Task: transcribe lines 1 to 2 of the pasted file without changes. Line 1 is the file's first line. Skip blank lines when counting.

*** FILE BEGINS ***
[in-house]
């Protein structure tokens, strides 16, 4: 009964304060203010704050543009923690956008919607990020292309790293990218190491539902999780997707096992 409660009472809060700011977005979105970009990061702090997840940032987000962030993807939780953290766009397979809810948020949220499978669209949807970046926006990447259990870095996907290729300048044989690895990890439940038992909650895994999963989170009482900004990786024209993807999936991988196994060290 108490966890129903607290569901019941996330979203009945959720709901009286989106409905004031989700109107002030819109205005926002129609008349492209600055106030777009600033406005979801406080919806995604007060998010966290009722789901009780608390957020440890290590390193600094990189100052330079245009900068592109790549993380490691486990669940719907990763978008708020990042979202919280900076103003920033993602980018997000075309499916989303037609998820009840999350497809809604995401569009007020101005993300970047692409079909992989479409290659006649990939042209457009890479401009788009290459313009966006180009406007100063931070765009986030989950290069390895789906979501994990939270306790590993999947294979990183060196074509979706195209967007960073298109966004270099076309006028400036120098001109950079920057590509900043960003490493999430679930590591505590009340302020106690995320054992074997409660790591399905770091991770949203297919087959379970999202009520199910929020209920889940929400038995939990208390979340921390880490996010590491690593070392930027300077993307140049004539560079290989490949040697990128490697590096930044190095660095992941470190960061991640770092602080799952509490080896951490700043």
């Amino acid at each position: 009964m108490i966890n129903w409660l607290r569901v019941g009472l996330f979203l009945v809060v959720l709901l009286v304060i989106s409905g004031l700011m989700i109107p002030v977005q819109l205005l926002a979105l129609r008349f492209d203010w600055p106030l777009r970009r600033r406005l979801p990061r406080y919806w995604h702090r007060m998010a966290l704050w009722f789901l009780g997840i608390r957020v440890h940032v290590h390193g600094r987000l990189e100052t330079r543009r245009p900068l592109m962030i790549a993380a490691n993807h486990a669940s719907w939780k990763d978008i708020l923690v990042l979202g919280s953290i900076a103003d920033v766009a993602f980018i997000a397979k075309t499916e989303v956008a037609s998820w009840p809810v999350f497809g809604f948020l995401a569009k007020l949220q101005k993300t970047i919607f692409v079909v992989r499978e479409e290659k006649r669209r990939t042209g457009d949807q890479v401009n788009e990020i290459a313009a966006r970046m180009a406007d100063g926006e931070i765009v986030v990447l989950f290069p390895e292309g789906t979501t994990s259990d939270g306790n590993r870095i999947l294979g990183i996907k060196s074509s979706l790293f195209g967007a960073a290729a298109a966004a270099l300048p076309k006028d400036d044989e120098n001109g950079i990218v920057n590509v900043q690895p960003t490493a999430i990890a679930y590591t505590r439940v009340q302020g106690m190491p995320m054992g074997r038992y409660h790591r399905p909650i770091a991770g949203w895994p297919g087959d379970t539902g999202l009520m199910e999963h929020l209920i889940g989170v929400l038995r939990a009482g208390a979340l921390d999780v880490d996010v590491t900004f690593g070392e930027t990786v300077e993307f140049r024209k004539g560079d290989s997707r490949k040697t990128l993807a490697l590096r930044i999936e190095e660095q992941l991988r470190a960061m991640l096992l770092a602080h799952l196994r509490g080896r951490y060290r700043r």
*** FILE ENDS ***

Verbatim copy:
[in-house]
């Protein structure tokens, strides 16, 4: 009964304060203010704050543009923690956008919607990020292309790293990218190491539902999780997707096992 409660009472809060700011977005979105970009990061702090997840940032987000962030993807939780953290766009397979809810948020949220499978669209949807970046926006990447259990870095996907290729300048044989690895990890439940038992909650895994999963989170009482900004990786024209993807999936991988196994060290 108490966890129903607290569901019941996330979203009945959720709901009286989106409905004031989700109107002030819109205005926002129609008349492209600055106030777009600033406005979801406080919806995604007060998010966290009722789901009780608390957020440890290590390193600094990189100052330079245009900068592109790549993380490691486990669940719907990763978008708020990042979202919280900076103003920033993602980018997000075309499916989303037609998820009840999350497809809604995401569009007020101005993300970047692409079909992989479409290659006649990939042209457009890479401009788009290459313009966006180009406007100063931070765009986030989950290069390895789906979501994990939270306790590993999947294979990183060196074509979706195209967007960073298109966004270099076309006028400036120098001109950079920057590509900043960003490493999430679930590591505590009340302020106690995320054992074997409660790591399905770091991770949203297919087959379970999202009520199910929020209920889940929400038995939990208390979340921390880490996010590491690593070392930027300077993307140049004539560079290989490949040697990128490697590096930044190095660095992941470190960061991640770092602080799952509490080896951490700043």